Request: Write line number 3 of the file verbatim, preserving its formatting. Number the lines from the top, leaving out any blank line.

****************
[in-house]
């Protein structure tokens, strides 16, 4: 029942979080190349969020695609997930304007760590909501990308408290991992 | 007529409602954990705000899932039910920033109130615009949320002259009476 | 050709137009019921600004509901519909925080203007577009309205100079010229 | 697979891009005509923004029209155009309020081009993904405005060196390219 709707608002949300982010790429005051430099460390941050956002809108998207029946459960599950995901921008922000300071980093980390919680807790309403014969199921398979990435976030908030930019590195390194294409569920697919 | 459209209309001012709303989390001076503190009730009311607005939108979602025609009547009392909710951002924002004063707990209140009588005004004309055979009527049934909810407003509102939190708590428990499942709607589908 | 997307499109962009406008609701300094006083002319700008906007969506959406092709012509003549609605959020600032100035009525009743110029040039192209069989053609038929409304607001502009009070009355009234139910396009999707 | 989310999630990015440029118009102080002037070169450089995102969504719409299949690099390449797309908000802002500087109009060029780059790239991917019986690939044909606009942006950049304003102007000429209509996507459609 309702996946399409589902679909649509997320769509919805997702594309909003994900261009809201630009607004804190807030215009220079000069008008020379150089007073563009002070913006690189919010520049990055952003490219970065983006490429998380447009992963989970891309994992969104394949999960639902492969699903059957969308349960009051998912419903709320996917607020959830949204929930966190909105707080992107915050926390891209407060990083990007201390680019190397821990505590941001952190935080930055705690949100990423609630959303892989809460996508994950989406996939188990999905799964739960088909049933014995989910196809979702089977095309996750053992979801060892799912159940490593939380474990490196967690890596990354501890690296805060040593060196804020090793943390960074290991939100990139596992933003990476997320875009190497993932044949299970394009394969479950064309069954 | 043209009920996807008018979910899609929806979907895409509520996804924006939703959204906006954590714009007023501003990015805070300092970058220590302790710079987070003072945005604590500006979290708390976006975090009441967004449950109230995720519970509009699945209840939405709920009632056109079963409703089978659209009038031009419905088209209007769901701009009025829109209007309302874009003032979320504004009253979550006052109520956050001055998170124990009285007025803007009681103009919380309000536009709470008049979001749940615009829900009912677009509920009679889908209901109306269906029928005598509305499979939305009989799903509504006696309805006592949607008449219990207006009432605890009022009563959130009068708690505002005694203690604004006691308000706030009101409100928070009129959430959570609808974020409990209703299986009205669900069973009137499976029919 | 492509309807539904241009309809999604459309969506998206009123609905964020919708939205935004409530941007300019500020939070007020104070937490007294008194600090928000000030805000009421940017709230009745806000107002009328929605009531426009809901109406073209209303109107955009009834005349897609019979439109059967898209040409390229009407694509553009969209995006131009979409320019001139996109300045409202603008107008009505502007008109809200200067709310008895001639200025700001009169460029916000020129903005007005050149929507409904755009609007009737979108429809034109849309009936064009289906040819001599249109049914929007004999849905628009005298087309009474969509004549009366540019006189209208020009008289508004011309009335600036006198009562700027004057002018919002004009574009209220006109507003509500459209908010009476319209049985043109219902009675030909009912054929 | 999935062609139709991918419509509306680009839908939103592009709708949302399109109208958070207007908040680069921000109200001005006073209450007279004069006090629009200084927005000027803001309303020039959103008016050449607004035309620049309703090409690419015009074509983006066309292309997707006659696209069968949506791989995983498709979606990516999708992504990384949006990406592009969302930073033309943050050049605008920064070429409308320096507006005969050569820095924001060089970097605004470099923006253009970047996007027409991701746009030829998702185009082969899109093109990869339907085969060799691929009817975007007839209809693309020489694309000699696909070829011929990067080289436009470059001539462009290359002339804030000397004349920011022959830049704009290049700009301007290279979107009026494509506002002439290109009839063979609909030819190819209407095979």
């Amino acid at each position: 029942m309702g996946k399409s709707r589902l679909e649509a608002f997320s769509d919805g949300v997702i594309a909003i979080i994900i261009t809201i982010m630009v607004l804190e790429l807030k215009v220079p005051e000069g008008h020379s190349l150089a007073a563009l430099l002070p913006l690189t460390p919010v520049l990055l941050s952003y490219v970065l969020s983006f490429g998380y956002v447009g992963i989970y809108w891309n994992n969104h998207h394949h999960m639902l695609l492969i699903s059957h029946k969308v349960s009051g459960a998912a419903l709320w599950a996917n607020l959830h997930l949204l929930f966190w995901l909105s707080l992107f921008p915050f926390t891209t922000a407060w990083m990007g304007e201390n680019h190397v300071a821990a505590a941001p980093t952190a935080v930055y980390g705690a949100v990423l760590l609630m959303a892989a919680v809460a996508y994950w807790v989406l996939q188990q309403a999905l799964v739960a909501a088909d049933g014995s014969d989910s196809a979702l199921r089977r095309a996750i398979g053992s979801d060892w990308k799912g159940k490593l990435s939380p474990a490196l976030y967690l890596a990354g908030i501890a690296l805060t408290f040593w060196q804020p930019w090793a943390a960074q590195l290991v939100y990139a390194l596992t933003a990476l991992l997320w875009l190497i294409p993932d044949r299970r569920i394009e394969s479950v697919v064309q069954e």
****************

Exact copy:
């Amino acid at each position: 029942m309702g996946k399409s709707r589902l679909e649509a608002f997320s769509d919805g949300v997702i594309a909003i979080i994900i261009t809201i982010m630009v607004l804190e790429l807030k215009v220079p005051e000069g008008h020379s190349l150089a007073a563009l430099l002070p913006l690189t460390p919010v520049l990055l941050s952003y490219v970065l969020s983006f490429g998380y956002v447009g992963i989970y809108w891309n994992n969104h998207h394949h999960m639902l695609l492969i699903s059957h029946k969308v349960s009051g459960a998912a419903l709320w599950a996917n607020l959830h997930l949204l929930f966190w995901l909105s707080l992107f921008p915050f926390t891209t922000a407060w990083m990007g304007e201390n680019h190397v300071a821990a505590a941001p980093t952190a935080v930055y980390g705690a949100v990423l760590l609630m959303a892989a919680v809460a996508y994950w807790v989406l996939q188990q309403a999905l799964v739960a909501a088909d049933g014995s014969d989910s196809a979702l199921r089977r095309a996750i398979g053992s979801d060892w990308k799912g159940k490593l990435s939380p474990a490196l976030y967690l890596a990354g908030i501890a690296l805060t408290f040593w060196q804020p930019w090793a943390a960074q590195l290991v939100y990139a390194l596992t933003a990476l991992l997320w875009l190497i294409p993932d044949r299970r569920i394009e394969s479950v697919v064309q069954e």